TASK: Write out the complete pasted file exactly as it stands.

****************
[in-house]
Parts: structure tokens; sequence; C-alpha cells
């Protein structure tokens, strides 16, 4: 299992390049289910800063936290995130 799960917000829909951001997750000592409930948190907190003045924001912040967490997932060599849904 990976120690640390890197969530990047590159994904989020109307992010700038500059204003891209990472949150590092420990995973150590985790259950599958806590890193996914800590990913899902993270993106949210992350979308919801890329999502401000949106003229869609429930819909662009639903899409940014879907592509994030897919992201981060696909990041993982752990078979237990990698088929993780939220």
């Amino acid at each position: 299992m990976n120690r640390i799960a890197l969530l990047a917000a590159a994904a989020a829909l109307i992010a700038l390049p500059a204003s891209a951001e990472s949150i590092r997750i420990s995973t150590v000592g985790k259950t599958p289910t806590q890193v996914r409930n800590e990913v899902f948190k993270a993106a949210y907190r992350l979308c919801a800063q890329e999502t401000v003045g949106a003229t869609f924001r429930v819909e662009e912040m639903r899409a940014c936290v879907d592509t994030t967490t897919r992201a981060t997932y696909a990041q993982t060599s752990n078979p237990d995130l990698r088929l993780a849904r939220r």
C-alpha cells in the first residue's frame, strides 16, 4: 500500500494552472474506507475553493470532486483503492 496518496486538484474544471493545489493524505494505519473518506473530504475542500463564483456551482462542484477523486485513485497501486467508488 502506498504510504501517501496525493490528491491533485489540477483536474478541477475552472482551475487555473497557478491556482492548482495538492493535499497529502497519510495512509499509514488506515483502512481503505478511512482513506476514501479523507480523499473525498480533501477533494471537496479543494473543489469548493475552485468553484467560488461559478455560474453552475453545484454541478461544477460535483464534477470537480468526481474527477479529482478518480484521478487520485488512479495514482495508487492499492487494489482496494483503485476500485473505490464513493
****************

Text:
[in-house]
Parts: structure tokens; sequence; C-alpha cells
């Protein structure tokens, strides 16, 4: 299992390049289910800063936290995130 799960917000829909951001997750000592409930948190907190003045924001912040967490997932060599849904 990976120690640390890197969530990047590159994904989020109307992010700038500059204003891209990472949150590092420990995973150590985790259950599958806590890193996914800590990913899902993270993106949210992350979308919801890329999502401000949106003229869609429930819909662009639903899409940014879907592509994030897919992201981060696909990041993982752990078979237990990698088929993780939220």
């Amino acid at each position: 299992m990976n120690r640390i799960a890197l969530l990047a917000a590159a994904a989020a829909l109307i992010a700038l390049p500059a204003s891209a951001e990472s949150i590092r997750i420990s995973t150590v000592g985790k259950t599958p289910t806590q890193v996914r409930n800590e990913v899902f948190k993270a993106a949210y907190r992350l979308c919801a800063q890329e999502t401000v003045g949106a003229t869609f924001r429930v819909e662009e912040m639903r899409a940014c936290v879907d592509t994030t967490t897919r992201a981060t997932y696909a990041q993982t060599s752990n078979p237990d995130l990698r088929l993780a849904r939220r």
C-alpha cells in the first residue's frame, strides 16, 4: 500500500494552472474506507475553493470532486483503492 496518496486538484474544471493545489493524505494505519473518506473530504475542500463564483456551482462542484477523486485513485497501486467508488 502506498504510504501517501496525493490528491491533485489540477483536474478541477475552472482551475487555473497557478491556482492548482495538492493535499497529502497519510495512509499509514488506515483502512481503505478511512482513506476514501479523507480523499473525498480533501477533494471537496479543494473543489469548493475552485468553484467560488461559478455560474453552475453545484454541478461544477460535483464534477470537480468526481474527477479529482478518480484521478487520485488512479495514482495508487492499492487494489482496494483503485476500485473505490464513493